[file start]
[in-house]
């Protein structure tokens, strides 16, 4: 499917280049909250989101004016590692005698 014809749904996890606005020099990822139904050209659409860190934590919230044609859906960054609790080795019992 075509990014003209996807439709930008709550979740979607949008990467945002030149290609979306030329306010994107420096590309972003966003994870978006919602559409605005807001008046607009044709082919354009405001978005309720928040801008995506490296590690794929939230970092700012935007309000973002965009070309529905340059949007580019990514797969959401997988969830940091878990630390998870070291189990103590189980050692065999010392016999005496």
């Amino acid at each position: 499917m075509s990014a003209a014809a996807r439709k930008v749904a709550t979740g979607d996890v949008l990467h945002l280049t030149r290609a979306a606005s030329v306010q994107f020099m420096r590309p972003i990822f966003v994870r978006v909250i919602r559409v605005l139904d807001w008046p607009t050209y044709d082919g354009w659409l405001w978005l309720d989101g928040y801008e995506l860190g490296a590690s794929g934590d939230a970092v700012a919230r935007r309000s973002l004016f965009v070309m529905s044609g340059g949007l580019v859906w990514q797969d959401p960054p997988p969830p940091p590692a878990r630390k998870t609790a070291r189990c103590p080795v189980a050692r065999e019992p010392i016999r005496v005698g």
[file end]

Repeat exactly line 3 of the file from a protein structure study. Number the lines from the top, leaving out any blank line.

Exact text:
């Amino acid at each position: 499917m075509s990014a003209a014809a996807r439709k930008v749904a709550t979740g979607d996890v949008l990467h945002l280049t030149r290609a979306a606005s030329v306010q994107f020099m420096r590309p972003i990822f966003v994870r978006v909250i919602r559409v605005l139904d807001w008046p607009t050209y044709d082919g354009w659409l405001w978005l309720d989101g928040y801008e995506l860190g490296a590690s794929g934590d939230a970092v700012a919230r935007r309000s973002l004016f965009v070309m529905s044609g340059g949007l580019v859906w990514q797969d959401p960054p997988p969830p940091p590692a878990r630390k998870t609790a070291r189990c103590p080795v189980a050692r065999e019992p010392i016999r005496v005698g």